Conservative Nobel Prizes We'd Like to See
Predictably, the conservative chattering class and its amen corner in the right-wing blogosphere are apoplectic about the Nobel Peace Prize awarded to Al Gore. But their rage and angst about the Nobel Committee's "politicized awards" for "mass exaggerators" and "deceptive rhetoric" isn't merely a function of the inconvenient truth of the success of Gore's global warming campaign. No, the rugged individualists of the right are just hopping mad that they never win prizes designed to recognize contributions to, well, the rest of humanity.
To remedy this perpetual slight, here are Nobel prizes for conservatives we'd like to see:
Physics: George W. Bush. President Bush is awarded the Nobel Prize for Physics for his groundbreaking work on the Second Law of Thermodynamics, which declares that the entropy, randomness and chaos of the universe are ever increasing. The Bush Doctrine, with its three tenets of no safe havens for terrorists, preventive war and democracy promotion, has produced sectarian conflict and civil war in Iraq, Hamas control over Gaza, centrifugal forces in Lebanon and an Al Qaeda safe haven in Pakistan. Like global warming, Bush demonstrated that global chaos can be indeed caused by human action.
Literature: Lynne Cheney, Bill O'Reilly, Scooter Libby. The Nobel Committee split its prize for literature among three hard core conservatives whose works of soft core pornography provide a sharp contrast with the family values they espouse. Second Lady Lynne Cheney was recognized for her 1981 novel Sisters, a steamy tale of forbidden lesbian love in the Old West. O'Reilly's pre-falafel depiction of oral sex in his 1998 classic Those Who Trespass earned him honors, while Libby's haunting tale The Apprentice with its portrayal of child prostitution and bestiality in 19th century Japan impressed the judges.
Medicine: Dr. Bill Frist. The former Senate Majority Leader was recognized by the Committee for lifetime achievement in the teaching of medicine and medical ethics. Frist, who as a young man dissected adopted cats for fun and profit, famously offered a videotape misdiagnosis of Terri Schiavo on the Senate floor. Having briefly insisted that AIDS could be transmitted by tears, Frist also took both sides in the debate over stem cell research. But despite serving as a horrible example to future doctors everywhere, Frist finds his own career not in a permanent vegetative state, but as a front man for Save the Children's global campaign against childhood disease.
Economics: George W. Bush. The President captured an unprecedented second Nobel for his radical Universal Theory of Tax Cuts. Upon entering office in 2001, Bush described his massive tax cuts for the wealthy as the needed remedy for a burgeoning federal surplus. Just months later as the Bush recession deepened, tax cuts were needed to jumpstart the flagging American economy. Despite being responsible for virtually the entire annual U.S. federal budget deficit, Bush just this week claimed that the slowly shrinking deficit is attributable to his tax cuts. While denying that his unprecedented wealth transfer to the richest Americans is helping fuel the highest income inequality since the 1920's, Bush's research team next plans to test his hypothesis that tax cuts can cure erectile dysfunction.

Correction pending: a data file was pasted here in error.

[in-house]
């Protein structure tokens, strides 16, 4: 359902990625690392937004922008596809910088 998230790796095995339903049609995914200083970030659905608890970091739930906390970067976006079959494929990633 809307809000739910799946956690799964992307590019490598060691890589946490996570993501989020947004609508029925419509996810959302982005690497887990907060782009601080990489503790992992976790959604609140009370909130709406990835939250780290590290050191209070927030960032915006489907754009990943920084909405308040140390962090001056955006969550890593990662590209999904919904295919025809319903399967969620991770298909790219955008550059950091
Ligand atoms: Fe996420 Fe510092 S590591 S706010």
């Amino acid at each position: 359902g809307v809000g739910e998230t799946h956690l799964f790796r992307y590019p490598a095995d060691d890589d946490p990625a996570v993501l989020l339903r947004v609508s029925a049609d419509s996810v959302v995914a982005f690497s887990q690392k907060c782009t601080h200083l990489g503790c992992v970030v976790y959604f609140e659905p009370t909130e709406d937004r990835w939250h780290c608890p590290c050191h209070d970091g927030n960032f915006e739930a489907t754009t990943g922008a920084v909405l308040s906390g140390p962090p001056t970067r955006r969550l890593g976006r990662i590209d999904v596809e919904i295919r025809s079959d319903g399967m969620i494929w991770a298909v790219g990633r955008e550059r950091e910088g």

Chemistry: Alberto Gonzales. The former Attorney General was awarded the Chemistry Prize for his revolutionary work refuting the claim that oil and water don't mix. During his tenure as White House Counsel and at the Justice Department, Gonzales demonstrated that torture is apparently both consistent with and encouraged by American law and the Geneva Convention. Gonzales also showed that repeatedly lying to Congress under oath is no barrier to service as the nation's highest law enforcement official. (His bedside manner during his 2004 visit to the hospitalized John Ashcroft almost earned him the prize for medicine as well.) His chemistry with President Bush wasn't too shabby, either.
Peace: Dick Cheney, Bill Kristol, Norman Podhoretz. Cheney, Kristol and Podhoretz shared the Nobel Peace Prize for their work demonstrating that absence (of peace) makes the heart grow fonder. From their PNAC collaboration on regime change in Iraq, their false claims in 2002 and 2003 about the threat from Saddam's weapons programs to their desired confrontation with Iran, the trio showed how much you can miss something when its gone. For their work unleashing the forces of war and conflict, the Committee greeted Cheney, Kristol and Podhoretz as liberators.